Hampton Court Conference

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Hampton Court Conference


Hampton Court Palace:

see under HamptonHampton,
since 1965 part of the Greater London outer borough of Richmond upon Thames, SE England, on the Thames River. It is the site of Hampton Court Palace, which occupies about eight acres (3.25 hectares) and contains approximately 1,000 rooms.
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, England; James IJames I,
1566–1625, king of England (1603–25) and, as James VI, of Scotland (1567–1625). James's reign witnessed the beginnings of English colonization in North America (Jamestown was founded in 1607) and the plantation of Scottish settlers in Ulster.
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References in periodicals archive ?
Rodda uses the example of the January 1604 Hampton Court Conference, convened by James VI & I, which provided leading Puritans an opportunity to publicly defend their positions.
It is littered with errors: the Hampton Court Conference was in 1604, not 1605; the Bohemians offered the crown to Frederick and Elizabeth in 1619, not 1617 (hence why they became known as "the Winter King and Queen" when the Habsburgs kicked them out in 1620); the future Charles I and the first Duke of Buckingham travelled to Spain in 1623 under the aliases Jack and Tom Smith, not Mr.
I am still, for example, left baffled as to why the decision was made to undertake a new translation at the Hampton Court Conference of January 1604.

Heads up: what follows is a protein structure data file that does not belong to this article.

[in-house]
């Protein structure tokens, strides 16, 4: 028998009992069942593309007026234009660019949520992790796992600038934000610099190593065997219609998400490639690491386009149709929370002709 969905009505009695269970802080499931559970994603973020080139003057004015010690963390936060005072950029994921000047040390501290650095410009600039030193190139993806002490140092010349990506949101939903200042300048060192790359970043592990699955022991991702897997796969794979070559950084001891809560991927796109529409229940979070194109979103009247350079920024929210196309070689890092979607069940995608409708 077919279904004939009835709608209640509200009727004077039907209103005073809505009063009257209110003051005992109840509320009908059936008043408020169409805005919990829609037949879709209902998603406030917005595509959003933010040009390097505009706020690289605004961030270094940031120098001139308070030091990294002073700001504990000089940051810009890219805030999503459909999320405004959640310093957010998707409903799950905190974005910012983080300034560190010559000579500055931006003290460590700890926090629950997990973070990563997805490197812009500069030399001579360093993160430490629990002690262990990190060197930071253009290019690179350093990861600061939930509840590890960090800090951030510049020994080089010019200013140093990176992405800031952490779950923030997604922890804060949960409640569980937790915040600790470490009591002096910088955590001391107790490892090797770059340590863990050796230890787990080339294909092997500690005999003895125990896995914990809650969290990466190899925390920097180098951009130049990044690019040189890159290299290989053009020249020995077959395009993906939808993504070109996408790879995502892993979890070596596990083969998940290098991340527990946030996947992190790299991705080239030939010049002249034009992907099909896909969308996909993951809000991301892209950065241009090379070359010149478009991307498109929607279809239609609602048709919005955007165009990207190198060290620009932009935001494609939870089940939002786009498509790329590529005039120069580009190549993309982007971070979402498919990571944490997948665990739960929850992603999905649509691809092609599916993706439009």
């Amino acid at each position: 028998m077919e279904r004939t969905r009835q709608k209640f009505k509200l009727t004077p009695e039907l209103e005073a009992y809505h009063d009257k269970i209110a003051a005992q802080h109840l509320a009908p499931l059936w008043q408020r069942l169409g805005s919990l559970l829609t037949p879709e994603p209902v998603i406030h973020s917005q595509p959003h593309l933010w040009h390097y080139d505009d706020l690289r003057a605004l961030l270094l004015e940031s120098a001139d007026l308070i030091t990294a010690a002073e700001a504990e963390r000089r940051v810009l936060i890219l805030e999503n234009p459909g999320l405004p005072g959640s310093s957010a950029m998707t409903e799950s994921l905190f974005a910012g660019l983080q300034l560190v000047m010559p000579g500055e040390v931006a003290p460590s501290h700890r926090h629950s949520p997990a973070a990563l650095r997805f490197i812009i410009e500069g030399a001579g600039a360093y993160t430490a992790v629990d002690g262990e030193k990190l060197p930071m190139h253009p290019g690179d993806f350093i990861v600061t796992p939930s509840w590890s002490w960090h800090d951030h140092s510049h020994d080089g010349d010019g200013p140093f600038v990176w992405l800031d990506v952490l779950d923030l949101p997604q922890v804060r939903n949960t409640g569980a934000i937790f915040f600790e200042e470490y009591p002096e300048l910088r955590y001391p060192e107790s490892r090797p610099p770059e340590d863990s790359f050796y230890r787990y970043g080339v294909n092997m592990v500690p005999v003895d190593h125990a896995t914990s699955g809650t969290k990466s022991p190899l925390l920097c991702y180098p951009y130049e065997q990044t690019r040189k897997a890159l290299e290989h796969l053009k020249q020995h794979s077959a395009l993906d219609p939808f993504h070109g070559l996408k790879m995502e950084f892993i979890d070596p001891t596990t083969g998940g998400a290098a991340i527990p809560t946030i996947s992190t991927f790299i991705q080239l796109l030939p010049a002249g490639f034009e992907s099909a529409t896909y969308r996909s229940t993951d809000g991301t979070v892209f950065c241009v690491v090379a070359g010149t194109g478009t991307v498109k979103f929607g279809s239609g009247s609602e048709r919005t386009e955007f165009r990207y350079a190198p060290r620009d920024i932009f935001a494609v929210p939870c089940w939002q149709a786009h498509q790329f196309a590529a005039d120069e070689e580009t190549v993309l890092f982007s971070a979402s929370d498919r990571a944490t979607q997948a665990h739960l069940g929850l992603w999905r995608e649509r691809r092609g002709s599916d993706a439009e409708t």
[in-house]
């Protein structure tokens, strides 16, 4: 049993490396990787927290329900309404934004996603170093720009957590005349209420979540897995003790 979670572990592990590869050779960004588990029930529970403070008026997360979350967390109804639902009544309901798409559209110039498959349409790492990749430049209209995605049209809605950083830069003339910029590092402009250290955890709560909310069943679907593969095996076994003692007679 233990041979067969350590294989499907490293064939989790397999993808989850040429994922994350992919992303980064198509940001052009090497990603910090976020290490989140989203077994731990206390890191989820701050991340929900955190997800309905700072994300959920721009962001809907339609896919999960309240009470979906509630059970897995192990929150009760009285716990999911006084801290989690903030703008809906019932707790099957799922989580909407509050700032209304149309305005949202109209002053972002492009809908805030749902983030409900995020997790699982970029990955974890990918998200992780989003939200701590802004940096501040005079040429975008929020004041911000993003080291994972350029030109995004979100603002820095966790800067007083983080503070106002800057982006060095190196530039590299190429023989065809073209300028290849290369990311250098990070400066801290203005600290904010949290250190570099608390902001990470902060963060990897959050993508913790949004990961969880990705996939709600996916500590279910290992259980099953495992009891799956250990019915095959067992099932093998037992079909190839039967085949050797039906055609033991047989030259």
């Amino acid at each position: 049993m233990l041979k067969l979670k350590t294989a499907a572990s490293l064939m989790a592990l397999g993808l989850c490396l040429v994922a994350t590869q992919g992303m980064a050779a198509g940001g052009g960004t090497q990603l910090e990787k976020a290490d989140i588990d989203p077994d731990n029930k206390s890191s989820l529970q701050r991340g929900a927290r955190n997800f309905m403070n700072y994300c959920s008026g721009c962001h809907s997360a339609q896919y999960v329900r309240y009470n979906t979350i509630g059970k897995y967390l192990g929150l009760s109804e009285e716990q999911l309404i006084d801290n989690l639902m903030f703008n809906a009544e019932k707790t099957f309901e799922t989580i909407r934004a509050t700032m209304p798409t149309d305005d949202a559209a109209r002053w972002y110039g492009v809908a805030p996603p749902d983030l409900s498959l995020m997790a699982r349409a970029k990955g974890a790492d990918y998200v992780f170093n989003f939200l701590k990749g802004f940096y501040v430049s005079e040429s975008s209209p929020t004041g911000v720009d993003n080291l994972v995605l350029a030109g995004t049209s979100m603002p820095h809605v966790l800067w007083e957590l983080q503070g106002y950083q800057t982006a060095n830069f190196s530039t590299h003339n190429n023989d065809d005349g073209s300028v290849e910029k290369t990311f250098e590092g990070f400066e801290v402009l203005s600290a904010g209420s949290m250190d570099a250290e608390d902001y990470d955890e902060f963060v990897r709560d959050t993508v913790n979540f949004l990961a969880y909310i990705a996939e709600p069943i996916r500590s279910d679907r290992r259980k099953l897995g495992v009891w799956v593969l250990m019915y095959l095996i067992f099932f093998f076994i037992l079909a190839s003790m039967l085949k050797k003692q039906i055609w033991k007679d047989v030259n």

When the Puritan Jon Rainolds suggested a new translation of the Bible at the Hampton Court Conference three years later, it was this version he had in mind.
One of the first things done by the new King was the calling of the Hampton Court Conference in January of 1604 "for the hearing, and for the determining, things pretended to be amiss in the church." Although it was at the Hampton Court Conference that the proposal was made for a new translation of the Bible, the conference was primarily an attempt to settle the issue of Puritanism in the Church of England.
The Hampton Court conference is an example of James's desire to unify Christendom.
James I, who expressed horror over the state of the Irish Church at the Hampton Court Conference, attempted to promote systematic reforms.
Contributions discuss the Dutch reception of the King's poem, The Battle of Lepanto, the succession of 1603, James's ideas about kingship, his role in the Hampton Court conference, his attitude and involvement in the theatre, preaching at Paul's Cross and its relation to the King, his attitudes toward Protestant heresies, his relationship with the Authorised Version, the Perth Articles debate in Scotland and, finally, the editor writes on the King's reputation from his death to 2005.
It all came together at the Hampton Court Conference of 1604 which James convened in an attempt to resolve the situation.
Pseudo-Martyr's defence of the oath of allegiance is also an attempt to catch the eye of the king when the 'official' reporter of the Hampton Court conference, William Barlow, failed to distinguish himself.
Alan Cromartie reexamines the Hampton Court conference, arguing that James made no meaningful concessions to the Puritans, and that he may be more to blame than Archbishop Bancroft for the crackdown on Puritan nonconformity that followed in the conference's wake.
Spinks begins with the Hampton Court Conference, the meeting between English bishops and the Puritan leaders that considered the Puritan requests for liturgical and ecclesial reform.

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